I can say with utter confidence that I’ll never own a Scirocco II. Here’s the weird part – I’m not exactly sure why.
It’s not as though I don’t appreciate the design, though how it came about is somewhat suspect. Volkswagen canned Giugiaro as the replacement designer for the exceptionally beautiful and unique first generation car, moving in-house to Karmann for the second go at the Golf-based sport coupe. The result looked suspiciously like Giugiaro’s Italdesign Asso di Fiori from 1979, though – the car that became the Isuzu Impulse. Two years later, and Viola! the Scirocco II debuts from Karmann with a near identical shape. On top of that, the mechanicals continued to be based upon the first generation Golf, while the A2 series went upwards in refinement. To me, because of the short wheel base and long overhangs – especially highlighted with U.S. spec bumpers – the second-generation Scirocco has just never looked quite right. The visually similar Audi Coupe was better balanced both in design and driving characteristics, and ultimately there wasn’t a huge price gap between them. A 1986 Scirocco 16V, with a few options, was yours for about $13,500 – only about $2,500 shy of the basic Coupe GT. But the performance nod went to the later 16V version of the Scirocco.
CLICK FOR DETAILS: 1987 Volkswagen Scirocco 16V on eBay
Model: Scirocco 16V
Engine: 1.8 liter inline-4
Transmission: 5-speed manual
Location: Caribou, Maine
Price: $6,500 Buy It Now
No sunroof. Essentially a 3-owner car, the car has a stack of records dating back to 1987 and up to 147K miles showing many, many thousands of dollars in maintenance from new. I’ve added the following in the past thousand miles and three summers: timing belt, water pump, tensioner, CV joint, new brake discs, brake hoses, calipers and pads, new radiator, fuel distributor, pressure regulator, fuel accumulator, injectors, Borla large diameter exhaust, shocks/struts/springs, tires, alignment, wheels, fuel filter, fuel pumps, alternator, battery, starter, shift linkage kit, new fluids, some new hoses, rear wheel bearings, spark plugs, all new suspension bushings, and upgraded roll bars. No rust issues seen and have not noted any bondo slabs. It is a Maine/Vermont car which is kind of amazing. Stored winters for many years at this point and garaged under my ownership in the past 3 summers. Paint is OK. Was repainted once and now it’s a 15-footer…and not a car show entree at this point. Has a small dent in left front fender. Interior is OK with usual dash cracks and 2-inch driver seat upper bolster tear. Cargo cover has no speaker holes. Spare is new. The plastic speedo/odometer gear quit. It’s still a blast to drive with the high-revving motor and go-kart handling. It is lowered an inch or so. I used the car for commuting and occasional weekend drives, but not enough to justify storing it for 5-6 months every year (to avoid winter). Sadly, the days of cheap Sciroccos are over and I probably won’t find another.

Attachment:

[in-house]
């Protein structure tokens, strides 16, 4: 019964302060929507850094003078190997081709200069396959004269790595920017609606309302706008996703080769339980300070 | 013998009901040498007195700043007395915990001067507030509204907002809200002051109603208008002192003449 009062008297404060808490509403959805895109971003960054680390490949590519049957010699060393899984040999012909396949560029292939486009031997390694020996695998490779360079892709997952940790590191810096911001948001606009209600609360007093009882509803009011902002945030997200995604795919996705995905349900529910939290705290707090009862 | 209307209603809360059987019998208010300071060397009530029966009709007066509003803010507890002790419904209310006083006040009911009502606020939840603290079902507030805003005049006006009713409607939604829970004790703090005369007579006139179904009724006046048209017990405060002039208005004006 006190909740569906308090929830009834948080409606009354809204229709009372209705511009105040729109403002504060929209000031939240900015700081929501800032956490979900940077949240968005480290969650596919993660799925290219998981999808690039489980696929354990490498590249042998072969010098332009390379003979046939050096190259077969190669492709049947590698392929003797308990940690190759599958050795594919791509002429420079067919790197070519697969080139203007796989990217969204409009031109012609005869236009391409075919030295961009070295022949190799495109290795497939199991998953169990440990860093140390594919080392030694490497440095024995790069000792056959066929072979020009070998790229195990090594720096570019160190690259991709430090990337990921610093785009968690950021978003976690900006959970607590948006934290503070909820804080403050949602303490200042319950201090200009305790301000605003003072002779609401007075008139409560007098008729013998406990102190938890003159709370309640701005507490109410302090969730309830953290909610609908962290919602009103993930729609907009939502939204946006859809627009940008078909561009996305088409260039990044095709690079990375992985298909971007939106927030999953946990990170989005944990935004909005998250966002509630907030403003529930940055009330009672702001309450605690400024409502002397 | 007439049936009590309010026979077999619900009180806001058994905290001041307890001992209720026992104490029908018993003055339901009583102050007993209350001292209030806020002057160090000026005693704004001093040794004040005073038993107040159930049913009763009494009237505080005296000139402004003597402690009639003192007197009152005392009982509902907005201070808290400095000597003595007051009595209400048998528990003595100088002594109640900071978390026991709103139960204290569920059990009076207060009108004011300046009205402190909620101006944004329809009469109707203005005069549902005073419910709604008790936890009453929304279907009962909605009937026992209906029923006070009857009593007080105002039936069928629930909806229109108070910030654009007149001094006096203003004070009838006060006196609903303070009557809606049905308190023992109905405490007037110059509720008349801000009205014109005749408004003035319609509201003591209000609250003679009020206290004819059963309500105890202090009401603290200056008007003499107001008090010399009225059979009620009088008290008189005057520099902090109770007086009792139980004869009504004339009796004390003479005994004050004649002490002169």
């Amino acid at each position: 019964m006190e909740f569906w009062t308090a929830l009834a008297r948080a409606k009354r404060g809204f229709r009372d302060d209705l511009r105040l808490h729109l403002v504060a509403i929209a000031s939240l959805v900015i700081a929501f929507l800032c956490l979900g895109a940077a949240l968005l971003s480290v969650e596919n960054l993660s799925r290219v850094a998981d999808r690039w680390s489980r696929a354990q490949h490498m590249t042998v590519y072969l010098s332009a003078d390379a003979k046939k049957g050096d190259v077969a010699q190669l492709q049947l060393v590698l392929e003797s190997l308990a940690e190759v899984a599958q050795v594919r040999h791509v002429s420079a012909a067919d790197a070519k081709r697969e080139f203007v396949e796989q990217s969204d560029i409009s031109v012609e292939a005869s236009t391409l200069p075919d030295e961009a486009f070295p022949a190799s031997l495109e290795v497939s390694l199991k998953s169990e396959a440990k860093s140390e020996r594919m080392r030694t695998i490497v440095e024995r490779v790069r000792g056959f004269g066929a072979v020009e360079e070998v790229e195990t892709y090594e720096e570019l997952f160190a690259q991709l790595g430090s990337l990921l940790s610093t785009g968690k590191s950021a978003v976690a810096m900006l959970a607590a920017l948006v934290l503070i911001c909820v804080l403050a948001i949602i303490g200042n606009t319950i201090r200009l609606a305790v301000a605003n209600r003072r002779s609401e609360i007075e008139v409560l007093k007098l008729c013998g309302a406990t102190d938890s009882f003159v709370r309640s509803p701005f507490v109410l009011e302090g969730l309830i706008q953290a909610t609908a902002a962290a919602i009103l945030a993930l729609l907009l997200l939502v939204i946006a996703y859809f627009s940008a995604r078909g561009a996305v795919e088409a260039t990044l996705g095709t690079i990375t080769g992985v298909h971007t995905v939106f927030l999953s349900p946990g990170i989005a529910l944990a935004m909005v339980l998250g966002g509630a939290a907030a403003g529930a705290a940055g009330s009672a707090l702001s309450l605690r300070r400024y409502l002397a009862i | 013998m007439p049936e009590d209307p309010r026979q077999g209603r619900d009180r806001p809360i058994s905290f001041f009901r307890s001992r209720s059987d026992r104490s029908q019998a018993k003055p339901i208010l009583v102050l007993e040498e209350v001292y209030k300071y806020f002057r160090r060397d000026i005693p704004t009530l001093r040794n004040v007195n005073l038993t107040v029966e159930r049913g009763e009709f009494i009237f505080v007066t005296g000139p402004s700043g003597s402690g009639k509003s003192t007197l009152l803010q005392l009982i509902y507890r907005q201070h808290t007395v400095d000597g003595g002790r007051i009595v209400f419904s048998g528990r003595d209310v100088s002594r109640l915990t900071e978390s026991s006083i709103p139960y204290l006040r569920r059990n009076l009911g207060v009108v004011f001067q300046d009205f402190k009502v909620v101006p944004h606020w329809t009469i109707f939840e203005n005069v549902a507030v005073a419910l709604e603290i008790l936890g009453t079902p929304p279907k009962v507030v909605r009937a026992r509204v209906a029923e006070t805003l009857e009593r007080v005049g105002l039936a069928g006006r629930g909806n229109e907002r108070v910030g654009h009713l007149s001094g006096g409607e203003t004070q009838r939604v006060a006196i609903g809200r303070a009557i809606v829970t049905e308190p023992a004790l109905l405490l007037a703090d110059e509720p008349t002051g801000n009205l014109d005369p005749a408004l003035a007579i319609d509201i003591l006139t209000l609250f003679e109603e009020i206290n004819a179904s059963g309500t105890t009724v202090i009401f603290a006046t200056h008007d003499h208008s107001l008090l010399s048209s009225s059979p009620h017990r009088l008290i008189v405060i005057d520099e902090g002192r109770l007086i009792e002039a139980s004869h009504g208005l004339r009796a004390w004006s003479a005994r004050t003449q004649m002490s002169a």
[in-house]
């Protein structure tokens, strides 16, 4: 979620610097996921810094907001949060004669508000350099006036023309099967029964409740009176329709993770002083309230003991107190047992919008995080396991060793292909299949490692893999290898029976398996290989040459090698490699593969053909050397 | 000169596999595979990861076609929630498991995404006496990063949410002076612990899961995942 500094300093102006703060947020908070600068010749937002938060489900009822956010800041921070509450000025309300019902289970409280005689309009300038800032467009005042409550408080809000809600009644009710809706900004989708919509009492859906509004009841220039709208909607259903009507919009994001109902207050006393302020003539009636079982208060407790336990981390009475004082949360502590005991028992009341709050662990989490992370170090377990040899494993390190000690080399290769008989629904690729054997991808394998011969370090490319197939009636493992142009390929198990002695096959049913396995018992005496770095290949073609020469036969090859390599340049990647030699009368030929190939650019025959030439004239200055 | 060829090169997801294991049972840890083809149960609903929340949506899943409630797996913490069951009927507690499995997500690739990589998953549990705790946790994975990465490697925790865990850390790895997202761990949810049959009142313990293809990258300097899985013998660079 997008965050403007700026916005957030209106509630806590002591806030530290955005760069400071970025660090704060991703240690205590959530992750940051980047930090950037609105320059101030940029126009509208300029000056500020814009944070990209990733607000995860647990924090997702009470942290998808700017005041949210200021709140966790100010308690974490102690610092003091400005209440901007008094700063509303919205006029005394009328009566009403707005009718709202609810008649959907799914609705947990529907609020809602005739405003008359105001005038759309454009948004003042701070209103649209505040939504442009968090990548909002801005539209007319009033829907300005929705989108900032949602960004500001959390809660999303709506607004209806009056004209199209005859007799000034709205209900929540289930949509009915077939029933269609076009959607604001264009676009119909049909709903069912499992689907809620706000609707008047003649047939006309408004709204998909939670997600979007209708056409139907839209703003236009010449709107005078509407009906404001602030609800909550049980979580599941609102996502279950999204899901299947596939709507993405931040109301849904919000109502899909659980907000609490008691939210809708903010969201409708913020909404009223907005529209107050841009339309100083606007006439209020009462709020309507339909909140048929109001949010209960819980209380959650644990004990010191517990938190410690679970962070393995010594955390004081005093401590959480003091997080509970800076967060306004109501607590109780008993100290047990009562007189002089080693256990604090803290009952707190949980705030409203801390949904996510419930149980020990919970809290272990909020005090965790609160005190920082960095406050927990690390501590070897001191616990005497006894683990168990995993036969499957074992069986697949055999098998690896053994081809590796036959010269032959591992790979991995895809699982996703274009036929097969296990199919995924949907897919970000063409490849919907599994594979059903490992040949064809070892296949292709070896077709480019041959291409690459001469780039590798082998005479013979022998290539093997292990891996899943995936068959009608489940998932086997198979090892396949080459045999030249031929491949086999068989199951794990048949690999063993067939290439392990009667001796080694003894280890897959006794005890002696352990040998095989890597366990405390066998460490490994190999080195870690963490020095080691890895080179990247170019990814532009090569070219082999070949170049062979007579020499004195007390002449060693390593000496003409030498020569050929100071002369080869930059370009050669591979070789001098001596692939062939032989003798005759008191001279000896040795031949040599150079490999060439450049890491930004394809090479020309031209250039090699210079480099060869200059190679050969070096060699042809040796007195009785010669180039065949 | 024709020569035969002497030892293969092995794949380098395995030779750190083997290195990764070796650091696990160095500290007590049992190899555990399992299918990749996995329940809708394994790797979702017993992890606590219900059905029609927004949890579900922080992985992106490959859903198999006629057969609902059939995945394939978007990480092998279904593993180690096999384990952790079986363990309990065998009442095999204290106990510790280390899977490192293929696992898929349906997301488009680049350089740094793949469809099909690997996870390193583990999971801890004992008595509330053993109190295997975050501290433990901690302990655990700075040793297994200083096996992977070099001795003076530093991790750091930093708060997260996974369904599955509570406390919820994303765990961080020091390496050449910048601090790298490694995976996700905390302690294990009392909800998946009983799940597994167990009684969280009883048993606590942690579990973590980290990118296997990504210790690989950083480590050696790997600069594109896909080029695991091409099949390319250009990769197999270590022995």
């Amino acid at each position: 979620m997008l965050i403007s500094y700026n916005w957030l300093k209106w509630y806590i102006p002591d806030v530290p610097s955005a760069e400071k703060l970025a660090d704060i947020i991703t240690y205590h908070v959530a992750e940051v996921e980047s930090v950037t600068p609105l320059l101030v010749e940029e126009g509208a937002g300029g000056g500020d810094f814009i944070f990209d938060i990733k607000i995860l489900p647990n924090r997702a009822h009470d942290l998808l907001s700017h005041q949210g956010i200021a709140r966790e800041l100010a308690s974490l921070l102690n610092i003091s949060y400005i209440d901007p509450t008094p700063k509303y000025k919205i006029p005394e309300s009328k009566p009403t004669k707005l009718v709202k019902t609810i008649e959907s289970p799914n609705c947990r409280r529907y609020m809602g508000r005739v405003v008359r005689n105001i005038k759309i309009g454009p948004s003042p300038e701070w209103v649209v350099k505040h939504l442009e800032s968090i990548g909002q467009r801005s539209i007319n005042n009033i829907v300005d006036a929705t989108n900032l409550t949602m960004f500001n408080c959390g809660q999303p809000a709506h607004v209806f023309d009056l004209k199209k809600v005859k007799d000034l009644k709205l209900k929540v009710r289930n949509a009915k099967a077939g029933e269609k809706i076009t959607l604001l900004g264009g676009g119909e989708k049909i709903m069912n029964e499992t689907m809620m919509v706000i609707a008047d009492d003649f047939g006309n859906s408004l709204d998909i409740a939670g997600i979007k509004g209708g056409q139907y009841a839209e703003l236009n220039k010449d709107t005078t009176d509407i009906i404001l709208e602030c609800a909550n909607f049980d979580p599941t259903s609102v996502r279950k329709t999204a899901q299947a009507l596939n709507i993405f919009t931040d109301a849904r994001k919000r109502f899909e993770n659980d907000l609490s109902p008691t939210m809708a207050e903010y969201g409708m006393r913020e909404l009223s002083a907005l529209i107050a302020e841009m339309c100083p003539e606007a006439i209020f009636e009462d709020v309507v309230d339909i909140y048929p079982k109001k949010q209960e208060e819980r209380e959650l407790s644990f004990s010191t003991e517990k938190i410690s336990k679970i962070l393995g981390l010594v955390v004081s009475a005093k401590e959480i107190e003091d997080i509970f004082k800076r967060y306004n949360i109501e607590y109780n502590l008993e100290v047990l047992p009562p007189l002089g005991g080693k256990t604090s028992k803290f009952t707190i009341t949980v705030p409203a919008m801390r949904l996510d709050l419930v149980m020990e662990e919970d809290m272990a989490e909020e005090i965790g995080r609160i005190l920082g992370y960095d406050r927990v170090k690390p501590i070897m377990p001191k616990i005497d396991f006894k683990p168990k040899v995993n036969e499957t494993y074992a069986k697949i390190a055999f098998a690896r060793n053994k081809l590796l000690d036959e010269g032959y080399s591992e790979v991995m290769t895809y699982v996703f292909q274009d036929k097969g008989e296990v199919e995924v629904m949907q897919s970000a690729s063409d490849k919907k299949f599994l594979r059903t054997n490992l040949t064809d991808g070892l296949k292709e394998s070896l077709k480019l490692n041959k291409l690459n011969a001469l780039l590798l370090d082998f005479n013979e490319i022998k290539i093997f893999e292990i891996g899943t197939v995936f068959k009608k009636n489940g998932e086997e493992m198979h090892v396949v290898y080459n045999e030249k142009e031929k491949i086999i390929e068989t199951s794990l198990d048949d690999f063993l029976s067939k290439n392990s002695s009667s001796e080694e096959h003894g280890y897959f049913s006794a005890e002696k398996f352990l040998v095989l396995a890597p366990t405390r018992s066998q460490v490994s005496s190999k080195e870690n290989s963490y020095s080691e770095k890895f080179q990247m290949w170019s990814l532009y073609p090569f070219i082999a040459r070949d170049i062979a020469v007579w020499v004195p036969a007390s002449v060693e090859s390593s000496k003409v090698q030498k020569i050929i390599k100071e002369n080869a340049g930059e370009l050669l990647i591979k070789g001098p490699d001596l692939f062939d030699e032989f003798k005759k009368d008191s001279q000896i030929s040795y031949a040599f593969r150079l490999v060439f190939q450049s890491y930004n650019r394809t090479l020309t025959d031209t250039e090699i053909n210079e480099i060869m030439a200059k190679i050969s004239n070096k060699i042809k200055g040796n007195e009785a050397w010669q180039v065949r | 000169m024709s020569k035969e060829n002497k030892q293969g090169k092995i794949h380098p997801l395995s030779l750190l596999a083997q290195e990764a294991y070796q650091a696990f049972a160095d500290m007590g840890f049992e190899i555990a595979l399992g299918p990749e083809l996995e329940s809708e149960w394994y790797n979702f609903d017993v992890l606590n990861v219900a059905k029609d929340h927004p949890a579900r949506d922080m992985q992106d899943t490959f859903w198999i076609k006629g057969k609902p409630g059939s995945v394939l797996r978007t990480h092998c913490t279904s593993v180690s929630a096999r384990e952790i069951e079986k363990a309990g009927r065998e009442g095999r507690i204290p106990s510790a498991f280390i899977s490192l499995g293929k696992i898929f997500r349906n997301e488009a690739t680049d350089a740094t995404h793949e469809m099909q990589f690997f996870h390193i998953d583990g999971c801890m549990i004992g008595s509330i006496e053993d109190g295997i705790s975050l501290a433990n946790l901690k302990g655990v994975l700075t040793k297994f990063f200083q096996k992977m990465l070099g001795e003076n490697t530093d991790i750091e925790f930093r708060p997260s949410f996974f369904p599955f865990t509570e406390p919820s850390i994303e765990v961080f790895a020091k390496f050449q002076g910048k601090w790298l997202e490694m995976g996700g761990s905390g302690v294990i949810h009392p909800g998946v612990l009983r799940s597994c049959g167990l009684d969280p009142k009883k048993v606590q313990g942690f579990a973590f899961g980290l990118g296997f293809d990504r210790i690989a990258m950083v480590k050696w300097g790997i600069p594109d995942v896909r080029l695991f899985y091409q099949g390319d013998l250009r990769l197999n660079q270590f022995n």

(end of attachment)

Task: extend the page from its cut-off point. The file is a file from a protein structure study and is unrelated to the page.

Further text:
I’ll be honest; in the realm of these cars, this one isn’t badly presented. It appears to be mostly original, has records dating back to almost new, has a lot of recent maintenance, and is claimed to have no rust. The paint is far from perfect, but then this is a non-sunroof example that is sought by some who may be willing to overlook the exterior otherwise. It’s also unknown mileage since the odometer isn’t working, but not many of these come to market without a lot of miles, smiles, and stories. To me the $6,500 asking price seems to be fairly reasonably for a tidy example in today’s market. It’s not my cup of tea but I think it’ll make someone happy for sure.